Children 'worried about money' and want finance lessons

Schoolchild holds a mock debit card
Image caption The survey found 96% of children questioned want financial education lessons in school

Schoolchildren across the UK are worried about money and want personal finance lessons, research suggests.

A survey of 1,001 young people aged seven to 16 found less than half (43%) worried about personal finance.

The Department for Education says it is considering making finance lessons mandatory as part of a wider review.

The study was commissioned by the charities National Children's Bureau (NCB) and Personal Finance Education Group (PFEG).

It also found nearly one in eight (12%) had borrowed money from family or friends they could not afford to repay.

Of those surveyed, 84% felt their school did not do enough to teach them about money matters and 96% believed that every school pupil should be taught to manage their finances.

Review of curriculum

The survey was conducted for the charities by Panelbase, a market research company, which asked a panel of young people to complete the survey online.

In Northern Ireland, lessons in personal finance are compulsory for all schoolchildren, while in Scotland financial education is something all schools have been required to address since September 2008.

Financial education is embedded in the revised school curriculum, introduced in maintained schools in Wales from September 2008.

Image caption Young people from NCB presented their campaign for financial education in schools to MPs

At the moment there is no statutory requirement to teach financial education in England although the national curriculum is currently being reviewed with new plans for all subjects to be introduced in September 2014.

Ministers have said that financial education will be considered as part of their review.

A Department for Education spokesperson said: "It is vital that we help young people understand the world of work and how to manage money.

"All schools - both primary and secondary - are encouraged to teach this as part of their broader programme of personal, social, health and economic (PSHE) education.

"We are currently reviewing PSHE to establish if it should be mandatory to teach certain subjects. We are also looking at how teaching can be improved."

They added they would set out next steps in due course.

A survey conducted by the All Party Parliamentary Group on Financial Education for Young People found that 55% of secondary schools and 31% of primary schools teach financial education in some way, although PFEG is campaigning for financial education to be taught in every school.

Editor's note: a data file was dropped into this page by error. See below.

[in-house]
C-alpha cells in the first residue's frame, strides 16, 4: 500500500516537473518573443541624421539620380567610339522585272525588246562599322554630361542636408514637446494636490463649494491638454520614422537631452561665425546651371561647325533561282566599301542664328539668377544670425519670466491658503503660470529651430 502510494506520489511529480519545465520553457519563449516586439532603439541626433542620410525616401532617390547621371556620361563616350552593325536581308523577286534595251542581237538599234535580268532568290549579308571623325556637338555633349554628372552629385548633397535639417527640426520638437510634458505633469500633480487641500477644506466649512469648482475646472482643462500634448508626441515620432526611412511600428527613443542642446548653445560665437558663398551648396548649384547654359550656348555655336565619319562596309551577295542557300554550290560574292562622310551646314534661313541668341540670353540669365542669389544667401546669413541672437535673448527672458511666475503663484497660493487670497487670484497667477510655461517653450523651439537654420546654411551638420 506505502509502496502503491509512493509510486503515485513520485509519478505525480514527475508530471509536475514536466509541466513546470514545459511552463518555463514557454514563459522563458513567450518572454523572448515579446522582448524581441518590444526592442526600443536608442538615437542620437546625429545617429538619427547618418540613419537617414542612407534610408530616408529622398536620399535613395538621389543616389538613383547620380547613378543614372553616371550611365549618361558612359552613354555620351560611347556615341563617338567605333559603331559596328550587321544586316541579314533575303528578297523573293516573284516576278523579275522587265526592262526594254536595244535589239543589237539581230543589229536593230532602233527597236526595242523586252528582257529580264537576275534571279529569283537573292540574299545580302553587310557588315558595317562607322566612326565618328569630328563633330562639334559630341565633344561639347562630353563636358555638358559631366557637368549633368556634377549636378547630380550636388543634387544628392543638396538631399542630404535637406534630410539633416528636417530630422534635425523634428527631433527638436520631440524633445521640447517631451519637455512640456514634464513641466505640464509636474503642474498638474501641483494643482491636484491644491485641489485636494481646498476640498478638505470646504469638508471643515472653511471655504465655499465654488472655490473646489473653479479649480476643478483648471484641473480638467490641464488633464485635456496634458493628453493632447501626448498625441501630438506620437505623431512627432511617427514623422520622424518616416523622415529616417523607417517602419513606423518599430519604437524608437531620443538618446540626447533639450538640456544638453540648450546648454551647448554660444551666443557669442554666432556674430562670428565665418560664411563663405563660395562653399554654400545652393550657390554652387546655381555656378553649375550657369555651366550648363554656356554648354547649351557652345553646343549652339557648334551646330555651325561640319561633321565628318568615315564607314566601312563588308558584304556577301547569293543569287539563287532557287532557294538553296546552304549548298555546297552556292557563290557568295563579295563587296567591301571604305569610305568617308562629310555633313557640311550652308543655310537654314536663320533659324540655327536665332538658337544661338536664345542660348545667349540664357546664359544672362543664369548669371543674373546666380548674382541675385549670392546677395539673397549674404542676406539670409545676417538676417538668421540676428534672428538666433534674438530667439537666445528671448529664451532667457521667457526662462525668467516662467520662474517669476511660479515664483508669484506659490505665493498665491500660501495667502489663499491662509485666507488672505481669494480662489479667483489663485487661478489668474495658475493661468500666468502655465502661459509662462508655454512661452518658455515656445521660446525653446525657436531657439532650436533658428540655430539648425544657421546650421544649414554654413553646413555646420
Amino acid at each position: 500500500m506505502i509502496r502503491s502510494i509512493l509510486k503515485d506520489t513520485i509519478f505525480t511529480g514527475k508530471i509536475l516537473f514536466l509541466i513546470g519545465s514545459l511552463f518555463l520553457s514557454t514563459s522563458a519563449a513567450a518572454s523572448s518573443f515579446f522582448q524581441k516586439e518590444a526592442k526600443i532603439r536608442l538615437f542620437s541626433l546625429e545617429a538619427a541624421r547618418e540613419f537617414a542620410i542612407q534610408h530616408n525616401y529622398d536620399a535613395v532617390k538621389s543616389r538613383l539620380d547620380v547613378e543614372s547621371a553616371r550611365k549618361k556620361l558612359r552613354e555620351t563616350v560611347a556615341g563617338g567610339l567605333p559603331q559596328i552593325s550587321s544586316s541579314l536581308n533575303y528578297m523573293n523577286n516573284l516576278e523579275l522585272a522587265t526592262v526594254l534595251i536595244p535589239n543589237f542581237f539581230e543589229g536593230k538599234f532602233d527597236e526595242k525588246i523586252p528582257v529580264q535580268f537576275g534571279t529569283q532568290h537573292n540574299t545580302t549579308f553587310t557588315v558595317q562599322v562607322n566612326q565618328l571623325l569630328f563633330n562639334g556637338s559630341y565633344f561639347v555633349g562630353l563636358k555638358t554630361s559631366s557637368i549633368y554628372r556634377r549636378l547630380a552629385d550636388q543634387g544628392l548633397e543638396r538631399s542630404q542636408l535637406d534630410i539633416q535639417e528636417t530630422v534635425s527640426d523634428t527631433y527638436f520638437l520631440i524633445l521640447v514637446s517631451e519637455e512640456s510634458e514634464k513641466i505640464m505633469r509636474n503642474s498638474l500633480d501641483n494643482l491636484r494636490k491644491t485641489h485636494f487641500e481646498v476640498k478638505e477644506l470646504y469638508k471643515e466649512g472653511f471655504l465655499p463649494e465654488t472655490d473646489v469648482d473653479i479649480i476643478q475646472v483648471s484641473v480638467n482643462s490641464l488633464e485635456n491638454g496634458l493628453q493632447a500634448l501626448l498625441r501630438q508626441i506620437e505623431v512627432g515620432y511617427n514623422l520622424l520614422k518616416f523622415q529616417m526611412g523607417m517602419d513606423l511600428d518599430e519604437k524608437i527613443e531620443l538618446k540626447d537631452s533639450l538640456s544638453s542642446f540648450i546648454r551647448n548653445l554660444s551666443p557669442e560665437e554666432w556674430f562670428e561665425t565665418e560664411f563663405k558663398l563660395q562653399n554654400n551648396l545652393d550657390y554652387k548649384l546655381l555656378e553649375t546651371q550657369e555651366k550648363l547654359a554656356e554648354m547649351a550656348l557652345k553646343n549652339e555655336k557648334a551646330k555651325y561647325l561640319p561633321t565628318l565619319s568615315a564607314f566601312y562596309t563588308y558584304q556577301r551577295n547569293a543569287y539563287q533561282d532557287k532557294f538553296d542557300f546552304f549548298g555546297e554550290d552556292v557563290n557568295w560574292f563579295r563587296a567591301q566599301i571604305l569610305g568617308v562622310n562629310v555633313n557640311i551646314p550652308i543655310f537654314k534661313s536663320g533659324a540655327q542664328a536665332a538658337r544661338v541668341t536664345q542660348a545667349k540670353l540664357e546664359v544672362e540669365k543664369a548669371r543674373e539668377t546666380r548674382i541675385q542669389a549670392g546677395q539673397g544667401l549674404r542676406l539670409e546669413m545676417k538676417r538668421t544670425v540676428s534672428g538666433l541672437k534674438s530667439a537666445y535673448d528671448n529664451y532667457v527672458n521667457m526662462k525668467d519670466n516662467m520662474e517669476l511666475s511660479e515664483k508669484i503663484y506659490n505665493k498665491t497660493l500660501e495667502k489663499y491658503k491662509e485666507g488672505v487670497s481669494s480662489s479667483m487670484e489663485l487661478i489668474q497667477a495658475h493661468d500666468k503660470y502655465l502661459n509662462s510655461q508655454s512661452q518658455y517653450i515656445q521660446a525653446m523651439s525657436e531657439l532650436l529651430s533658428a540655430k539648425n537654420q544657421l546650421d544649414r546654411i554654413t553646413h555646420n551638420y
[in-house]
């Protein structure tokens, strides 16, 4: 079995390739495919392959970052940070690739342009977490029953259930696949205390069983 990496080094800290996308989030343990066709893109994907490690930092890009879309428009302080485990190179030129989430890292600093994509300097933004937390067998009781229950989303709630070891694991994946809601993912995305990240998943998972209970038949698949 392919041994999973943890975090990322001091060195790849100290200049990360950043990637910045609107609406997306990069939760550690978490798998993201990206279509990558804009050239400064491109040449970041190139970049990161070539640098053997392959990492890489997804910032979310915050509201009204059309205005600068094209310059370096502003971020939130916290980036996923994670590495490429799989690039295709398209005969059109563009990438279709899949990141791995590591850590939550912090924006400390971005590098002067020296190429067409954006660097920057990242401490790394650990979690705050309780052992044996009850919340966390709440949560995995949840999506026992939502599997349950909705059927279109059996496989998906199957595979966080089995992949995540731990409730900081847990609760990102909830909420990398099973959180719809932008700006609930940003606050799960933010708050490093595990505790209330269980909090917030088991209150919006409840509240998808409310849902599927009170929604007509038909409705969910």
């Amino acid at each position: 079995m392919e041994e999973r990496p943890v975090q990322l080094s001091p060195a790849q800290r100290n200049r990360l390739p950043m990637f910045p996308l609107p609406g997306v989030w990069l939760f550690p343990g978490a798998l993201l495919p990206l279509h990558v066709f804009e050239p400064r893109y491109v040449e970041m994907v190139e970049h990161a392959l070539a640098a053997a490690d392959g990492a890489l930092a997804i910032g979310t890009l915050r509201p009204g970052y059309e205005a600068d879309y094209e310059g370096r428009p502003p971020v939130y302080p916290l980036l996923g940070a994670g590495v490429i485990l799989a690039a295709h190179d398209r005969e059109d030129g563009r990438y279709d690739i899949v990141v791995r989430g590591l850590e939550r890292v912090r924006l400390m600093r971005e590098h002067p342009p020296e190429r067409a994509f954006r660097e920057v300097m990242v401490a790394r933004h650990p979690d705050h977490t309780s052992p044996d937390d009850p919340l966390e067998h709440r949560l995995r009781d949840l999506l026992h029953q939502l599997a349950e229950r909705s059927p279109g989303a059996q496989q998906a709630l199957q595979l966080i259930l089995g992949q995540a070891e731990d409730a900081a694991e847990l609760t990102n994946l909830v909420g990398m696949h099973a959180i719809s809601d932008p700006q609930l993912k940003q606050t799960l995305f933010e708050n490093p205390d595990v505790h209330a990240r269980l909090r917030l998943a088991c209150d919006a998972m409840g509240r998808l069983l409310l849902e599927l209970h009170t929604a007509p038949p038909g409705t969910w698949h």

The research by the charities has been released to mark the launch of Our Money, Our Future, a toolkit developed by young people to help children campaign for personal finance education to be taught in their school.

A group of 12 young people from across the UK from Young NCB's personal financial education advisory group made their case for financial education in schools directly to MPs at a launch event in Parliament earlier on Tuesday.

Conservative MP Justin Tomlinson, who chairs the All Party Parliamentary Group on Financial Education for Young People, spoke at the launch.

He said: "Personal finance education has never been more important and I am delighted that young people will now have the tools to enable them to launch their own local campaign for this vital life skill to be taught in their school.

"The fact that this toolkit has been developed by young people themselves shows that they can make a real difference - and I am confident that we will soon be seeing the results of their ideas in schools up and down the country."

John Bateman, 15, from Young NCB, said: "It is so important that we are taught at school to look after our finances so that we can manage our money effectively as we enter adulthood, and as teenagers we spend wisely and also save for college or university."

Terri-Ann Watson, 14, also from the charity, said: "We want young people to use this toolkit to help them campaign for good financial education to be taught in their schools and help them gain both confidence and other useful skills, such as teamwork, from using it."

Tracey Bleakley, chief executive of PFEG, said: "It is crucial that we get young people actively involved in the campaign for financial education and it's great to see their enthusiasm and ideas having a real impact on what we are trying to do.

"We have to ensure that young people are given the skills they need to make informed decisions about their finances and the launch of this toolkit means that young people can now take that message to their peers themselves."

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